Risk & Compliance

SEC Approves Final Rules on Proxy Advisors

The measures will "harm the governance process and suppress the free and full exercise of shareholder voting rights," a dissenting commissioner says.
Matthew HellerJuly 23, 2020

The U.S. Securities and Exchange Commission has voted to adopt new rules that require proxy advisors to provide companies with access to their voting advice at the same time as shareholders.

The SEC’s 3-1 vote on Wednesday followed a years-long battle between corporate lobbyists and governance activists over the regulation of firms that advise investors on how they should vote in corporate elections.

The new rules — which also tighten the disclosure requirements of proxy advisors — are designed to ensure shareholders have “reasonable and timely access to more transparent, accurate and complete information on which to make voting decisions,” the SEC said in a news release.

But the dissenting commissioner, Allison Herren Lee, blasted the measures as “unwarranted, unwanted, and unworkable.”

“At the proposing stage for these rules, I observed that they would harm the governance process and suppress the free and full exercise of shareholder voting rights,” she said in a statement. “Unfortunately, that is still the case with today’s final rules.”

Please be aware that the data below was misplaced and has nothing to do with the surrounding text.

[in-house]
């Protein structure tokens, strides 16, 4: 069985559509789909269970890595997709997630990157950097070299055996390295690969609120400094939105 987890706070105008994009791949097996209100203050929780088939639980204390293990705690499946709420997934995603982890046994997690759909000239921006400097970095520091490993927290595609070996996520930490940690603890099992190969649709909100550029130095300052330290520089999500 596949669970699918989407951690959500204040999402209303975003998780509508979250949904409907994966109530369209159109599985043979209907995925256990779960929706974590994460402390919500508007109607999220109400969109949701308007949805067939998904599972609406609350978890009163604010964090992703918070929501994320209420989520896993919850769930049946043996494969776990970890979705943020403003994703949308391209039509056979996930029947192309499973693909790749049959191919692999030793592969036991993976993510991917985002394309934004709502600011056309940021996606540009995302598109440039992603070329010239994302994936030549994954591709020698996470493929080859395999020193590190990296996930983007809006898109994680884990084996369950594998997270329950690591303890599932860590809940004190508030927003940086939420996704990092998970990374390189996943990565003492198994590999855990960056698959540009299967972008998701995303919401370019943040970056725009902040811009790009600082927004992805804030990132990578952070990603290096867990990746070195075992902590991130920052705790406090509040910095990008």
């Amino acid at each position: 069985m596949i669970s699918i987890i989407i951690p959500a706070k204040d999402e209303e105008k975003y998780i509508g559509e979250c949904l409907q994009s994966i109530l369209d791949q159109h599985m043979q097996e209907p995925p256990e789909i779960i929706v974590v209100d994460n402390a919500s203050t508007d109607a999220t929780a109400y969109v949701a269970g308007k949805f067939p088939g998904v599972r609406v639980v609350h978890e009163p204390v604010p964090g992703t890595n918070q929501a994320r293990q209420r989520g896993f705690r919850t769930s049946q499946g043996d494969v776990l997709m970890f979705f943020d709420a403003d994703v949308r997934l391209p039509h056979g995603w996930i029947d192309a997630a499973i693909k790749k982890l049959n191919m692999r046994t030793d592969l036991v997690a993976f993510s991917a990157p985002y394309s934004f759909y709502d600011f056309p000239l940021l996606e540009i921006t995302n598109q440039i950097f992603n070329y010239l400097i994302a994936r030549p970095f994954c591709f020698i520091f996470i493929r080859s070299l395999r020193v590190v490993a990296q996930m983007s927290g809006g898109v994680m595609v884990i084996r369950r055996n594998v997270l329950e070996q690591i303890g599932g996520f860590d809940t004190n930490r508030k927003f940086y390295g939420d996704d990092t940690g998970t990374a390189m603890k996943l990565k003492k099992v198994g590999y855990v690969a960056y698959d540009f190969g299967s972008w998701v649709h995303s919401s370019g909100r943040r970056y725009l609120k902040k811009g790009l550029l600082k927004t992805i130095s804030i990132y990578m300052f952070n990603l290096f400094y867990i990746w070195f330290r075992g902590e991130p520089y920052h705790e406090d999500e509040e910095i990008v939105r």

As Reuters reports, corporate groups “had lobbied hard to rein in proxy advisers, which they say have too much power over the shareholder voting process and often make mistakes in their company reports.”

“They also say proxy advisers are sometimes conflicted because they frequently provide other services to the companies on which they issue voting recommendations,” Reuters said.

The SEC proposed in November that proxy advisors give companies five days to vet their reports. Under the final rules, voting advice must be made available to issuers “at or prior to the time when such advice is disseminated to the proxy voting advice business’s clients.”

“The final rules will still make it harder and more costly for shareholders to cast their votes, and to do so in reliance on independent advice,” Herren Lee said. “That means it will be harder for shareholders to make their voices heard — and harder for them to hold management accountable.”

But Tom Quaadman of the U.S. Chamber of Commerce said the SEC had “acted to protect investors, promote transparency, end conflicts of interest and boost U.S. competitiveness through oversight of proxy advisory firms.”